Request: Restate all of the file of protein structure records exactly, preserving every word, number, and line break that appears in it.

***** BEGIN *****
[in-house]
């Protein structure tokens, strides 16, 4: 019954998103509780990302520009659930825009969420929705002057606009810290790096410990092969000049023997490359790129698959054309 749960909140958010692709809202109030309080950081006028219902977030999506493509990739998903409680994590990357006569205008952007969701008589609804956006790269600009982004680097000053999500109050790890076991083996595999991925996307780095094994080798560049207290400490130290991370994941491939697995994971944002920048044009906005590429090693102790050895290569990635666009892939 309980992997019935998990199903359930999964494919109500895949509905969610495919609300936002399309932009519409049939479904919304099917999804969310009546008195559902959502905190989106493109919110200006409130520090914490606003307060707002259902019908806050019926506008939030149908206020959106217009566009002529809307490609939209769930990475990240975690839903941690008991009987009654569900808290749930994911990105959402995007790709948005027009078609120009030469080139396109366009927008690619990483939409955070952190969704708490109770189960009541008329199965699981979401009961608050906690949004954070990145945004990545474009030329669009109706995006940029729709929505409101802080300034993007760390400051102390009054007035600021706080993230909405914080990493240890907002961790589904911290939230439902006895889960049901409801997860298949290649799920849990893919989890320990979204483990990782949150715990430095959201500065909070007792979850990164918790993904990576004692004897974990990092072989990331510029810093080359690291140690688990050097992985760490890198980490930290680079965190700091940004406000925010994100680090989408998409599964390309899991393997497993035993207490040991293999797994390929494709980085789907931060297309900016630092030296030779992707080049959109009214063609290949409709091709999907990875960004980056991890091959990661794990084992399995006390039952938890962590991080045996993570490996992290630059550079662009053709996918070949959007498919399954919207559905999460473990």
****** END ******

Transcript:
[in-house]
């Protein structure tokens, strides 16, 4: 019954998103509780990302520009659930825009969420929705002057606009810290790096410990092969000049023997490359790129698959054309 749960909140958010692709809202109030309080950081006028219902977030999506493509990739998903409680994590990357006569205008952007969701008589609804956006790269600009982004680097000053999500109050790890076991083996595999991925996307780095094994080798560049207290400490130290991370994941491939697995994971944002920048044009906005590429090693102790050895290569990635666009892939 309980992997019935998990199903359930999964494919109500895949509905969610495919609300936002399309932009519409049939479904919304099917999804969310009546008195559902959502905190989106493109919110200006409130520090914490606003307060707002259902019908806050019926506008939030149908206020959106217009566009002529809307490609939209769930990475990240975690839903941690008991009987009654569900808290749930994911990105959402995007790709948005027009078609120009030469080139396109366009927008690619990483939409955070952190969704708490109770189960009541008329199965699981979401009961608050906690949004954070990145945004990545474009030329669009109706995006940029729709929505409101802080300034993007760390400051102390009054007035600021706080993230909405914080990493240890907002961790589904911290939230439902006895889960049901409801997860298949290649799920849990893919989890320990979204483990990782949150715990430095959201500065909070007792979850990164918790993904990576004692004897974990990092072989990331510029810093080359690291140690688990050097992985760490890198980490930290680079965190700091940004406000925010994100680090989408998409599964390309899991393997497993035993207490040991293999797994390929494709980085789907931060297309900016630092030296030779992707080049959109009214063609290949409709091709999907990875960004980056991890091959990661794990084992399995006390039952938890962590991080045996993570490996992290630059550079662009053709996918070949959007498919399954919207559905999460473990």